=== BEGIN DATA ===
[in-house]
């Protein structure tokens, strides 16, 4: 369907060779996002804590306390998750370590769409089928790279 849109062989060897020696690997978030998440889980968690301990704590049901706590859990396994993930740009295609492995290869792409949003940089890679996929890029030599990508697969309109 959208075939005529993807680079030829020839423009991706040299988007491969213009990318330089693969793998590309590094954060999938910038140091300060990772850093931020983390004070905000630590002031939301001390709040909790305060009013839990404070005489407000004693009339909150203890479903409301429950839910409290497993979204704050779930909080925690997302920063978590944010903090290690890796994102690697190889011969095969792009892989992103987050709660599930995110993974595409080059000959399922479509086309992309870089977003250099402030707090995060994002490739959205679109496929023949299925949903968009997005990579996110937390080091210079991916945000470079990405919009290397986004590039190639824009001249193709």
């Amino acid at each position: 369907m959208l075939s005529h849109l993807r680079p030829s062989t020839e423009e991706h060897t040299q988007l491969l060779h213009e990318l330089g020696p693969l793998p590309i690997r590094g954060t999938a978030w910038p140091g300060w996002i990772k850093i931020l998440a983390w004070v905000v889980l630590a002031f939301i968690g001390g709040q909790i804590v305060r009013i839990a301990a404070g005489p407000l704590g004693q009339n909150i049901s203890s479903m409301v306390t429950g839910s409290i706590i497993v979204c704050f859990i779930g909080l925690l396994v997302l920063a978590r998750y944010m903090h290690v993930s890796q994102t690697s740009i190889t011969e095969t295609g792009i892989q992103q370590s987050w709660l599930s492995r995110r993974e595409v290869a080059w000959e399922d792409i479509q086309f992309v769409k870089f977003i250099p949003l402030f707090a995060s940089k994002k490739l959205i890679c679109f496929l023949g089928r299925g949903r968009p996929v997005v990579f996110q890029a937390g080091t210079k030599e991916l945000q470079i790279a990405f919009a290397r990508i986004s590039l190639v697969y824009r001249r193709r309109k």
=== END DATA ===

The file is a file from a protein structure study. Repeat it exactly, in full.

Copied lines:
[in-house]
């Protein structure tokens, strides 16, 4: 369907060779996002804590306390998750370590769409089928790279 849109062989060897020696690997978030998440889980968690301990704590049901706590859990396994993930740009295609492995290869792409949003940089890679996929890029030599990508697969309109 959208075939005529993807680079030829020839423009991706040299988007491969213009990318330089693969793998590309590094954060999938910038140091300060990772850093931020983390004070905000630590002031939301001390709040909790305060009013839990404070005489407000004693009339909150203890479903409301429950839910409290497993979204704050779930909080925690997302920063978590944010903090290690890796994102690697190889011969095969792009892989992103987050709660599930995110993974595409080059000959399922479509086309992309870089977003250099402030707090995060994002490739959205679109496929023949299925949903968009997005990579996110937390080091210079991916945000470079990405919009290397986004590039190639824009001249193709």
């Amino acid at each position: 369907m959208l075939s005529h849109l993807r680079p030829s062989t020839e423009e991706h060897t040299q988007l491969l060779h213009e990318l330089g020696p693969l793998p590309i690997r590094g954060t999938a978030w910038p140091g300060w996002i990772k850093i931020l998440a983390w004070v905000v889980l630590a002031f939301i968690g001390g709040q909790i804590v305060r009013i839990a301990a404070g005489p407000l704590g004693q009339n909150i049901s203890s479903m409301v306390t429950g839910s409290i706590i497993v979204c704050f859990i779930g909080l925690l396994v997302l920063a978590r998750y944010m903090h290690v993930s890796q994102t690697s740009i190889t011969e095969t295609g792009i892989q992103q370590s987050w709660l599930s492995r995110r993974e595409v290869a080059w000959e399922d792409i479509q086309f992309v769409k870089f977003i250099p949003l402030f707090a995060s940089k994002k490739l959205i890679c679109f496929l023949g089928r299925g949903r968009p996929v997005v990579f996110q890029a937390g080091t210079k030599e991916l945000q470079i790279a990405f919009a290397r990508i986004s590039l190639v697969y824009r001249r193709r309109k």